Put the whole thing into the pre-heated oven for 30/35 minutes until it is golden brown. Sprinkle some sugar over the top and serve it hot or cold with cream or ice cream. Wickedly delicious.

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Chocolate Muffins

chocolate muffins

Would you believe that in all of the cookbooks I own I could not find one single recipe for chocolate muffins? Not even in my “Muffins and cakes” book. Baffling. But I have made chocolate muffins before and was not deterred, turning to t’internet for a recipe.

It took me 15 MINUTES of internet searching before I found a recipe I felt I could trust (that is, one from a site that doesn’t use Comic Sans or flashing gifs). Fifteen of your Enghlish minutes! That’s the equivalent of, like, a DAY’S non-internet research.

Anyway, this recipe came from the UKTV Food site (re-written my way) and went down well with Mr B and his workmates. I was most saintly and only had one small one.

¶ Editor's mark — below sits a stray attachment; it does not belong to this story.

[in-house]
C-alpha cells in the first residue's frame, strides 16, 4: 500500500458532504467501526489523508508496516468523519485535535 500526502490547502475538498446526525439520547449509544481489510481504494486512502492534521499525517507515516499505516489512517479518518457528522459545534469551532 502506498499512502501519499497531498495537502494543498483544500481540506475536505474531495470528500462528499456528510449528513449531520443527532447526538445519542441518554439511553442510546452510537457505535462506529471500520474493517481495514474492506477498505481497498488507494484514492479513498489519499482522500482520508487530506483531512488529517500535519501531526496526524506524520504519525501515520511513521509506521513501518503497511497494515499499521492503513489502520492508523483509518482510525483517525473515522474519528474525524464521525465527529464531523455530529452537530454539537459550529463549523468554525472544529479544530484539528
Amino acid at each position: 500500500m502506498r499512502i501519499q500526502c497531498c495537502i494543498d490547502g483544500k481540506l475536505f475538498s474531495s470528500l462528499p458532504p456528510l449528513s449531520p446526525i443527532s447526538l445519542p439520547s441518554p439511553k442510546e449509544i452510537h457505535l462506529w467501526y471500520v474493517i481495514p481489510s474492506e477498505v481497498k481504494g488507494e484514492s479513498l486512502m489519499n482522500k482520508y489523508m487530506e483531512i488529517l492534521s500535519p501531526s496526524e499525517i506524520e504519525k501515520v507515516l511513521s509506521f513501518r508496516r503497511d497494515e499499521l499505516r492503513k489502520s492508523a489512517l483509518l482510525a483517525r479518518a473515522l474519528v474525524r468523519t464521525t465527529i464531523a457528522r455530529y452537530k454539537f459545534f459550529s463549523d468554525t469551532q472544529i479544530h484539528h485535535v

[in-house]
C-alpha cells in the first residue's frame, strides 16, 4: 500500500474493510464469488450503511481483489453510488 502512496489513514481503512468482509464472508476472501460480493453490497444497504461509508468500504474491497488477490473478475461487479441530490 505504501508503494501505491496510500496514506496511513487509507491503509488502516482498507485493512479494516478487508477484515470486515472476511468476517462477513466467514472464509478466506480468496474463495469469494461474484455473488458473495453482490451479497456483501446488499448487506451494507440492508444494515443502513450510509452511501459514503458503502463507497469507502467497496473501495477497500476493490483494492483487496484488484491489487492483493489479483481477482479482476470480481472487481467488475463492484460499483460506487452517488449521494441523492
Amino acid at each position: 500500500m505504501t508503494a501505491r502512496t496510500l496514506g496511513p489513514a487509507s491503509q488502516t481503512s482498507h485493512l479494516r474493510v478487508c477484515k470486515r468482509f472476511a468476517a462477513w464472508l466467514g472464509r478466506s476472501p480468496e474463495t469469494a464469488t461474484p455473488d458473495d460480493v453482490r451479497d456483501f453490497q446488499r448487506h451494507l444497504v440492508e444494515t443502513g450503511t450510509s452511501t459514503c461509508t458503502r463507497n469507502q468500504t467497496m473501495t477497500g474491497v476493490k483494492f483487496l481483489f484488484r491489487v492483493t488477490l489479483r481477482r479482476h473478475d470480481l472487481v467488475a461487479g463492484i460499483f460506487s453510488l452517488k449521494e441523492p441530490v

Ingredients (Makes 20 Muffins)

250g Butter
190g caster sugar
4-5 eggs (I used 4)
250g self raising flour
20g Baking powder
60ml Milk
100g chocolate chips
150g drinking chocolate

Muffin cases and a muffin tray.

The Cooking

In a mixing bowl, mix together the butter and sugar with a wooden spoon until fluffy. Crack in the eggs, one at a time, mixing well with each addition, and whisk together for 5 minutes. Don’t be scared if it goes sloppy and looks like it’s fallen apart, just keep mixing and it’ll come together.

Sift in the flour and baking powder to the butter mixture and fold together until well-blended. Try not to beat it to death, the aim is to keep it light and fluffy.

Add in the milk and the drinking chocolate and mix for 1 minute. Fold in the chocolate chips. Once mixed, try not to eat it all off the spon right there and then.

Preheat the oven to 200°C/390F. Line muffin trays with paper cases, making 20 muffin cases in all. I only have one tray with space for twelve muffins, so I did it in two batches.

Drop a large tablespoon (or two, depending on what size you want them) of the muffin mixture in each case, trying not to get it all over the tray like I did. Bake the muffins for 15-20 minutes until cooked through and risen. They will crack a bit on the top, which is a good thing. You know what muffins look like. Leave them to cool in the tray to begin with because they’re quite soft when they first come out of the oven and you don’t want to squash them. After five minutes, lift them out and feed to whoever you love best.